Politics

Evening Brief: Mulling mandatory jabs


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Good evening to you.

Health Minister Jean-Yves Duclos said today vaccination remains the only way out of the pandemic, and for that reason, Canada will probably follow the lead of European countries and start mandating COVID-19 vaccines for all eligible citizens.

“Not now; I don’t think we’re there yet,” he told reporters today. “But I think discussions need to be had about mandatory vaccination, because we need to get rid of COVID-19.”

Chief Public Health Officer of Canada Dr. Theresa Tam is seen via videoconference as Minister of Health Jean-Yves Duclos looks on during a news conference on the COVID-19 pandemic and the omicron variant, in Ottawa, on Friday, Jan. 7, 2022. (Justin Tang/the Canadian Press)

Duclos said he’s basing his opinion on international trends, as well as conversations he’s had with his fellow ministers in the last few weeks, but it would be up to the provinces and territories to decide, he added.

“Fifty per cent of hospitalizations now, in Quebec, are due to people not having been vaccinated,” he said. “That’s a burden on health care workers, a burden on society which is very difficult to bear and for many people difficult to understand. That’s why I’m signaling this is a conversation which I believe provinces and territories, in support with the federal government, will want to have over the next weeks and months.”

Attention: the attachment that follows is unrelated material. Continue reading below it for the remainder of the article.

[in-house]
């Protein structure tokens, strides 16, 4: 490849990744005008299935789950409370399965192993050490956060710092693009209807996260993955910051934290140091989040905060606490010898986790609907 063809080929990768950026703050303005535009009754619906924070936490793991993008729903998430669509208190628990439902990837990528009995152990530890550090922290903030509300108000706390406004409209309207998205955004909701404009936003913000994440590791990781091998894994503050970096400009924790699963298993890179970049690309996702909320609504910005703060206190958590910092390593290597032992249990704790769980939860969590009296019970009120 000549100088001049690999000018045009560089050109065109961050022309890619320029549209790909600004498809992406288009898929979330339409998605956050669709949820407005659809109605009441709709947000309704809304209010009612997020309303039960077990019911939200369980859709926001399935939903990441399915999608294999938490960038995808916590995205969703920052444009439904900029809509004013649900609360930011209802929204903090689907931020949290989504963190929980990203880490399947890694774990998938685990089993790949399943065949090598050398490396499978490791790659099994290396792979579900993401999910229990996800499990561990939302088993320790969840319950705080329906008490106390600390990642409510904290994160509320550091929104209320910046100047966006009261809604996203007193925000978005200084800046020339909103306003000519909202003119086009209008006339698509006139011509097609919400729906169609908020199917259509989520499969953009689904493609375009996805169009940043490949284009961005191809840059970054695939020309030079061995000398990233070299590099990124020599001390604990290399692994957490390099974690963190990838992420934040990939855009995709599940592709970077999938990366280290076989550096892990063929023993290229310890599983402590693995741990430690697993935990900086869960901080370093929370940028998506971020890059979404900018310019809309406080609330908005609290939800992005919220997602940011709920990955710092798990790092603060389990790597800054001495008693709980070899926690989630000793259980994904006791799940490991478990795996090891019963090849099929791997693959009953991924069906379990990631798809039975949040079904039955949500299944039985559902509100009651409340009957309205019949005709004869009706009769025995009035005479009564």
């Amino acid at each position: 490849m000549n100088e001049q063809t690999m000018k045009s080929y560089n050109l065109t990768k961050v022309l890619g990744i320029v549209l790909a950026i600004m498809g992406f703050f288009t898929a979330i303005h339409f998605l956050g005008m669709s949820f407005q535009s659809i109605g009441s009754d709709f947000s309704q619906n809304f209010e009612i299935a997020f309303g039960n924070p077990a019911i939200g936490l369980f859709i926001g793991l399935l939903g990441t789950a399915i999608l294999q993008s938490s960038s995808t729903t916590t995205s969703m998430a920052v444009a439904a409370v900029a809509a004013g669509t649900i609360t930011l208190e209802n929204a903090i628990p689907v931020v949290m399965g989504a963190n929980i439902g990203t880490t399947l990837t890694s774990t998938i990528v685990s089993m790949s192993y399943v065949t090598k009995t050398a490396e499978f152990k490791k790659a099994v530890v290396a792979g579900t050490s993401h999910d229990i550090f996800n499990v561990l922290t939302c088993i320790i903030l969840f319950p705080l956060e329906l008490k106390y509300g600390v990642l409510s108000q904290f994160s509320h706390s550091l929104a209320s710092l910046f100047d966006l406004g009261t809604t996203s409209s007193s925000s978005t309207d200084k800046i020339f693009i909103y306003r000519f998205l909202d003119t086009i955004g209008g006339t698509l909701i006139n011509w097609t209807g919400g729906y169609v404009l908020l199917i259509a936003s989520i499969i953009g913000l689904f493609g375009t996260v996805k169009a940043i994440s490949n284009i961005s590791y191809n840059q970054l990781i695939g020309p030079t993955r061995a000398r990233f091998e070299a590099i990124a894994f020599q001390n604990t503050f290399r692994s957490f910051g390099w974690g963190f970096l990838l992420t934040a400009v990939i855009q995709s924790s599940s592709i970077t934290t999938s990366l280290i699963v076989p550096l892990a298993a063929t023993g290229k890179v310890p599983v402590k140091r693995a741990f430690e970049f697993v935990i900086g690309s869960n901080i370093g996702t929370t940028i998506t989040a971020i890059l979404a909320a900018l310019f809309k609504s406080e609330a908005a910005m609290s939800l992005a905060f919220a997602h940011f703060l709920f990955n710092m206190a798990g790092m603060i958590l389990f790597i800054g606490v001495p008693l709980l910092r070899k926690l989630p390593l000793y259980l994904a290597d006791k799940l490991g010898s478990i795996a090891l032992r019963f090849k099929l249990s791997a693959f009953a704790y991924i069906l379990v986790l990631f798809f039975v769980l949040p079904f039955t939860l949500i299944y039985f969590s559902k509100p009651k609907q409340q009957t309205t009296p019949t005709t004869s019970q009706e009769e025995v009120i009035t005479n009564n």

No surprise, Alberta Premier Jason Kenney was the first to chime in and say that would be a no go in his province. Rachel Emmanuel reports.

Or perhaps all provinces could mandate vaccination for anyone looking to set foot in a liquor store or pot shop? In Quebec, first-dose vaccinations have quadrupled since the province announced a vaccine passport would be needed to enter either come Jan. 18. Today, Health Minister Christian Dubé said on Twitter that first jab appointments are up to more than 6,000 a day from 1,500 a day. What’s the old saying? Hit ’em where it hurts?

This all comes as the number of COVID case in the country has jumped 65 per cent from a week ago. Chief Public Health Officer Dr. Theresa Tam said today that hospitalizations are up 91 per cent but severe illnesses are not rising at the same “explosive rate.” CTV News reports.

Today, the head of Ontario’s science advisory table shared data to illustrate what the province’s hospitals would look like if everyone was vaccinated.

Bearskin Lake First Nation Chief Lefty Kamenawatamin (Joe Howell)

The Bearskin Lake First Nation is “almost at the breaking point,” because nearly half of its residents have tested positive for COVID-19, Chief Lefty Kamenawatamin said today. The remote community of about 400 people is about 600 km north of Thunder Bay. Yesterday, it had 201 confirmed cases of COVID, after declaring a state of emergency on Dec. 29.